Nail the AAT AVBK exam – A bit of a facer?
If you have recently finished your Level 2, you may find AAT AVBK (Advanced Bookkeeping) a bit of a facer:
90 recommended study hours?
And what on Earth are Accruals? Or Prepayments?
But do not worry, with a good study plan you will get there!
My tip for that is to write the study hour numbers 1-90 on an A4 sheet of paper and literally sign them off one by one with the date you did them on. This takes account of the fact that not all days/weeks are the same and you are much less likely to cheat!
I first started on the Moodle presentations, then after each chunk, I read through the relevant chapter in the book and did the exercises. The beginning is a bit of a recap of entry-level bookkeeping, but don’t skip it. Give it your full attention, do all the quizzes, and check up on things you got wrong. Be aware that it gets harder soon!
Do your very best on the Prep tests to really gain from the experience. Tutor feedback is much more valuable if it fills in any real gaps in your understanding rather than just picking up your slack for shoddy working.
Once you get onto Accruals and Prepayments, if this is all new territory for you, make sure you give your brain enough time to assimilate all this new information. Think it through carefully, take lots of notes, talk it through with a friend. And make sure you ask your tutor, they are happy to explain the matter in their own words, which gives you an additional handle on this tricky subject.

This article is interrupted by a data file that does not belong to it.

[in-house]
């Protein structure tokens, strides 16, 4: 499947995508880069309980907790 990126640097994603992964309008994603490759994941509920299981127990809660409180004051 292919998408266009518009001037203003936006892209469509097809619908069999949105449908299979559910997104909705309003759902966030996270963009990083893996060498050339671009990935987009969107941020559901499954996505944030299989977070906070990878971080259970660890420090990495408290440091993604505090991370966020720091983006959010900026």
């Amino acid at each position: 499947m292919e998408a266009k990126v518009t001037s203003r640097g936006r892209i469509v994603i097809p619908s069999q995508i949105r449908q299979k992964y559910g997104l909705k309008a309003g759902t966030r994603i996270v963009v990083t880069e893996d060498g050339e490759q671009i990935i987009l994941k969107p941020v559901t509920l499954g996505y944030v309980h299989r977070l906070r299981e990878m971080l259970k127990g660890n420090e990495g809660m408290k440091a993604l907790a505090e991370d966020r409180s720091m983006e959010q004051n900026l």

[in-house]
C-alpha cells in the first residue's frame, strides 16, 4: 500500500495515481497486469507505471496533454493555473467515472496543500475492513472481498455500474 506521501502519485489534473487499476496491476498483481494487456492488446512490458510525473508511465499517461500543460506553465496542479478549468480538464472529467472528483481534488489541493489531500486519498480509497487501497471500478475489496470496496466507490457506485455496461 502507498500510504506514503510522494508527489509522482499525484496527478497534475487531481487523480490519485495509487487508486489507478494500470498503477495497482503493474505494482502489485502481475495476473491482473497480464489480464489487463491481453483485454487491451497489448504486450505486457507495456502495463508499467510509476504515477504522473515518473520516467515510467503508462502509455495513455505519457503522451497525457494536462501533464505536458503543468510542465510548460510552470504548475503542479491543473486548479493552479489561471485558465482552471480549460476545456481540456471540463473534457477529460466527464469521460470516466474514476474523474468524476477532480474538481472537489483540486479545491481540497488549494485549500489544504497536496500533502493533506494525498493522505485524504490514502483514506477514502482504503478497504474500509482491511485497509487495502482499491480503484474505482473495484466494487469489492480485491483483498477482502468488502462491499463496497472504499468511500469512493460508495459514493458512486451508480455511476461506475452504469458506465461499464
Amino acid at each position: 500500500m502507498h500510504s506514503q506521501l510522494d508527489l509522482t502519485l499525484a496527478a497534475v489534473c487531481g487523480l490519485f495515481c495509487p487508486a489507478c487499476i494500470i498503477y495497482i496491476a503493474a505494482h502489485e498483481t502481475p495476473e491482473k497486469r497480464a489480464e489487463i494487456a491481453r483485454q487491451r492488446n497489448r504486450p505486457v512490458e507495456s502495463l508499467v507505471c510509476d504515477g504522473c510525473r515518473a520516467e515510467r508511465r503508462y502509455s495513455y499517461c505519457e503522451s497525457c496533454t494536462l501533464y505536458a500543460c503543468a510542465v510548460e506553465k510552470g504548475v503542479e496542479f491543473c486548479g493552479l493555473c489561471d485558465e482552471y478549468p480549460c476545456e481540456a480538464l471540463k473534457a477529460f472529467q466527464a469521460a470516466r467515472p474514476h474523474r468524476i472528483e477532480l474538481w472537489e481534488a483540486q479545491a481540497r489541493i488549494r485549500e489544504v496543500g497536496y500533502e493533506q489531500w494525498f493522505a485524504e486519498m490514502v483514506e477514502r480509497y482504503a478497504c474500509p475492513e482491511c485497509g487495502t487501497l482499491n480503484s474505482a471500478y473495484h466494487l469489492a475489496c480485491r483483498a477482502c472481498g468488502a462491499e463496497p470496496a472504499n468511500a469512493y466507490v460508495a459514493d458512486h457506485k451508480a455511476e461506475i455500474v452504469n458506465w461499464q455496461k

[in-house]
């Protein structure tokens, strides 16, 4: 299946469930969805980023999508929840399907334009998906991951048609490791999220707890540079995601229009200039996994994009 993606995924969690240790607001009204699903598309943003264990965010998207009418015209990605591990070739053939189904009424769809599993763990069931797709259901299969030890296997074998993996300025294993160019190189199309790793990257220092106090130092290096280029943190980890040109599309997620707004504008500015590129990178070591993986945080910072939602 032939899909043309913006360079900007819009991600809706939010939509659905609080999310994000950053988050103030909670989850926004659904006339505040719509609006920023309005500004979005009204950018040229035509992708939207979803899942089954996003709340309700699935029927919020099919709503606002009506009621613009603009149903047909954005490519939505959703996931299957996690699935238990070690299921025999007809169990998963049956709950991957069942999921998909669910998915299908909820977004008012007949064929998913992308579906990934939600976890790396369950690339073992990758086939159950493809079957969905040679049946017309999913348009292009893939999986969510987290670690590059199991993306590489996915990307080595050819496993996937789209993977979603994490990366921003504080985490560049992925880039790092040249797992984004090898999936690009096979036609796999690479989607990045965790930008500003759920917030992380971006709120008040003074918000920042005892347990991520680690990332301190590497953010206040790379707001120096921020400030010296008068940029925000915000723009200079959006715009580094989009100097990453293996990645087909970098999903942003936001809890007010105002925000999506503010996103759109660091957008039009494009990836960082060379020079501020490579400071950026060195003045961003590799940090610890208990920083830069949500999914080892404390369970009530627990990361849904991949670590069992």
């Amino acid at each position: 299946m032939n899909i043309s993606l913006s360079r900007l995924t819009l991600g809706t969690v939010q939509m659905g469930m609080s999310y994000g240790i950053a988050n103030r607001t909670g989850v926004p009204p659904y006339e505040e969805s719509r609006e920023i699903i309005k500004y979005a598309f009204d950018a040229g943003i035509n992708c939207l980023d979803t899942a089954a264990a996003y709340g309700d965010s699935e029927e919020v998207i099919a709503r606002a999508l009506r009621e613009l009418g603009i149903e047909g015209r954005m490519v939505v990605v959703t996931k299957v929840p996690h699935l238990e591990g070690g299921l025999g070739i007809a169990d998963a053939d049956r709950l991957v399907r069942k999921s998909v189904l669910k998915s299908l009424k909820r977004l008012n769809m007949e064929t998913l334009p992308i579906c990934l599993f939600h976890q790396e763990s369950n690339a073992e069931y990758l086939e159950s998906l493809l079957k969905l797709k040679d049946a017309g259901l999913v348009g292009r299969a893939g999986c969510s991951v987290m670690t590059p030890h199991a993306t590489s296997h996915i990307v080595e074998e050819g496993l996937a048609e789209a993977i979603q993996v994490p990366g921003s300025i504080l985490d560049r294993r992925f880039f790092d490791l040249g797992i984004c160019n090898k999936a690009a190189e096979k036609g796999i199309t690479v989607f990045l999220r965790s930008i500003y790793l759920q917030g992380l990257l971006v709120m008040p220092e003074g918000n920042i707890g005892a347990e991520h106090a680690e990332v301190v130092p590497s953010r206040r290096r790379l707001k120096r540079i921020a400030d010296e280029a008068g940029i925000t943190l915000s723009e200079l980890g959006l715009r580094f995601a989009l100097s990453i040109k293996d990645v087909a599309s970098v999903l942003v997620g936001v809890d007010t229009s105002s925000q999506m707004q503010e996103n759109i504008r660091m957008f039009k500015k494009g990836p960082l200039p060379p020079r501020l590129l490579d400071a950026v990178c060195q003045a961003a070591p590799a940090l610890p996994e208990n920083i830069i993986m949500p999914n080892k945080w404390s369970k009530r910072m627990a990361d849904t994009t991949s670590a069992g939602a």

The all-important question here is: which accounting period does this Expense or this Income belong in? Once you understand this, you’ll see that Accruals and Prepayments are simply a way of grabbing this money from, or shovelling it across into, the following accounting period.
Depreciation is much more straightforward. Just note the different types and then get practising on some examples. Make sure you investigate any mistakes and try to get to the bottom of why your answer was wrong. Remember that there is a £0 carrying amount if we are disposing of the asset!
The Allowance for Doubtful Debts can be another tricky one. As we are in double-entry bookkeeping, this has two sides: we record the Expense (or increase/reduction in Expense) in the Adjustment account, which will go to the SPL. And we show the total allowance in the SFP, where it balances the SLCA, thus reducing the Asset.
Don’t forget to go to the AAT website and do their Green-Light tests and their online Practice Assessments. Once again, investigate any errors, check their explanations and take notes! Do all the tests more than once, trying to improve your score each time.
When you have worked through the materials, I would strongly recommend you give yourself another ten days for some power revision. Things will become clearer, and you will be able to whittle down your list of mistakes as you understand more of the material.
For the actual AVBK exam, make sure you prepare a last-minute check-list, made up from your list of mistakes and some other important points. Tricky bits like “depreciation per month or per year?” and “trade-in allowance is a DR in the Asset at cost account” should definitely go in.
On the whole, I found AVBK to be a lovely unit, quite “nuts-and-bolts” straightforward and very satisfying. I hope that, with time and practice, you will come to enjoy it too.
All the best with your studying and good luck with the exam!
“This blog was written by our very own Marion Watson the day after scoring 100% in her AAT AVBK exam – huge congratulations Marion, an amazing achievement!”